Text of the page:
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Injuring the Physical Frames of Children.

boys only. In factory villages, usually, a great proportion of the scholars are young; while, in one county in the State, great numbers of the males attending school, during the winter term, are more than sixteen years of age. To follow unvarying rules, therefore, would aggrieve as many as it would accommodate. But the principles to be observed, are few and capable of a definite exposition.

A living child cannot be expected to sit still, unless he has a support to his back, and a firm resting place for his feet. As a scholar sits upright in his seat, the knee joint forming a right angle, and the feet being planted horizontally on the floor, no pressure whatever should come upon the thigh bone where it crosses the edge of the seat. If obliged to sit upon too high a seat, a foot board or block should always be provided for the feet to rest upon

Children sometimes go to school at an age when many of their bones are almost as limber as a green withe, when almost any one of the numerous joints in the body may be loosened or distorted. They go almost as early, as when the Chinese turn their children's feet into the shape of horses' hoofs; or, when some tribes of Indians make their children's heads as square as a joiner's box. And, at this period of life, when portions of the bones are but little more than cartilage, and the muscles will stretch like sheep's leather, the question is, whether the seats shall be conformed to the children, or the children shall be deformed to the seats.

I am informed by surgeons and physicians, that a pupil, when writing, should face the writing desk squarely. This position avoids all unequal lateral pressure upon the spinal column, and of course all unequal tension of the muscles on either side of it. It also interferes least with the free play of the thoracic viscera, which is a point of great importance. The edge of the desk should then be an inch or two above the bend of the elbow, as the arm hangs nearly by the side. Any slight want of exact adjustment can be corrected, by extending the elbow farther from, or bringing it nearer to the body.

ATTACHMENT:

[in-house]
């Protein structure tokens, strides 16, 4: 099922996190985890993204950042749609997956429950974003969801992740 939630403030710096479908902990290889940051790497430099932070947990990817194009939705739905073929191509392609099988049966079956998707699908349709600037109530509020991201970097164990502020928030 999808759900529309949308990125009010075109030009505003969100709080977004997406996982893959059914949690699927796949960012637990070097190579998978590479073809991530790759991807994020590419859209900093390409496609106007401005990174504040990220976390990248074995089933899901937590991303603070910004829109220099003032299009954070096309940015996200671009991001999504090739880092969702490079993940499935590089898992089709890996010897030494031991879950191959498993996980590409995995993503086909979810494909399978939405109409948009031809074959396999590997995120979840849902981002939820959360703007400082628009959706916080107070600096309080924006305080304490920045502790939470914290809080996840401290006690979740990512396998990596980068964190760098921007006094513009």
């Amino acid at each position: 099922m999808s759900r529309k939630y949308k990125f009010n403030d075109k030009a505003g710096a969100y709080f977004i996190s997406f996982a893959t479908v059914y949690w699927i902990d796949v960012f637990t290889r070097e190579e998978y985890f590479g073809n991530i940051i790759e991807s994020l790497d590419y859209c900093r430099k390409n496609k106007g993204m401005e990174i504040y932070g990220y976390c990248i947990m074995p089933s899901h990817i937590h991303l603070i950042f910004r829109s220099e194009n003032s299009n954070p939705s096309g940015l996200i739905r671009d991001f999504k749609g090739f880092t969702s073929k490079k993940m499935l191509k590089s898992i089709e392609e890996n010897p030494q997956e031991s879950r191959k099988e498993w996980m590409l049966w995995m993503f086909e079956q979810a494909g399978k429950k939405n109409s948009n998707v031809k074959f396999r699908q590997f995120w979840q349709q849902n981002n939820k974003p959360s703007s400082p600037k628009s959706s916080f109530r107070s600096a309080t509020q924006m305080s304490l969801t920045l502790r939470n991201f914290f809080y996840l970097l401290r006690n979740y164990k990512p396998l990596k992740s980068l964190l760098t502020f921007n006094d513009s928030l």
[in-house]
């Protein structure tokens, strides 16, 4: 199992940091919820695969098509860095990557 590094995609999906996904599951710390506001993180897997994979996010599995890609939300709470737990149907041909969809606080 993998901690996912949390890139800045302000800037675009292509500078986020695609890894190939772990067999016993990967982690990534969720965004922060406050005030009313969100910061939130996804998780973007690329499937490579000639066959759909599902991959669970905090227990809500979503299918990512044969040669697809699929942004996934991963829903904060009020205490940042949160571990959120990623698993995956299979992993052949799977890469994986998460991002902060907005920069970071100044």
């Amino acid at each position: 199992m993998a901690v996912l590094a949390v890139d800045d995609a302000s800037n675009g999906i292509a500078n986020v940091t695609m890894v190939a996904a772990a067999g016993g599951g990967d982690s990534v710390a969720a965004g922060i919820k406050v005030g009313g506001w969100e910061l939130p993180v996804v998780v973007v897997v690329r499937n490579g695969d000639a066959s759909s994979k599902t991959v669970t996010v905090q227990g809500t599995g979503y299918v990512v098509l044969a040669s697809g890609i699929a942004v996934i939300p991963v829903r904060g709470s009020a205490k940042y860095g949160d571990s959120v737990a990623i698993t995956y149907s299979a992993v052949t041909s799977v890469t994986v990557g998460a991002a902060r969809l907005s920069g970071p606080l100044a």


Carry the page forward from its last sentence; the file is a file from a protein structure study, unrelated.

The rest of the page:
· The height of the seats and desks should of course be graduated, to fit the different sizes of the scholars; the smallest scholars sitting nearest the teacher's desk.

• The arrangement of seats without desks, for small scholars, when needed, is too obvious to require any explanation. Their proper position will depend upon the other arrangements of the school room. Long benches, having separate chair-shaped seats, but with a continuous back, are sometimes used.

The older and younger Children separated.


The place for hanging hats, bonnets, and so forth, will also depend upon the general construction of the house. It should be such as to encourage habits of neatness and order.

“The instructor's desk should be upon a platform, raised so high as to give him a view of the persons of the pupils above their desks. When the school is not large, it should be at the end of the room. It should overlook the play-ground. Cases for the deposit and preservation of the apparatus and library, should be near the desk, except where a separate apartment is provided. A teacher without apparatus—however numerous may be his books—is like a mechanic with but half a set of tools.

• The average number of scholars in the schools of Massachusetts is about fifty. When the school is large, there should be a separation of the older from the younger children, and the latter, at least, placed under the care of a female teacher. The opinion is almost universal, in this State, that female teaching for young children is, in every respect, superior to male. If the number of the older scholars be large, there should be a separate recitation room, and a door and an entry for the entrance and accommodation of each sex.

In very large schools, it may be thought expedient to have desks, sufficiently long to accommodate six or more scholars, with chairs, fastened to the floor for seats, and a space between the chairs and the next tier of desks, for passing in and out. In such cases, the desks may be placed longitudinally, and the teacher's platform for himself and assistants, extend the whole length of the room, in front of them.'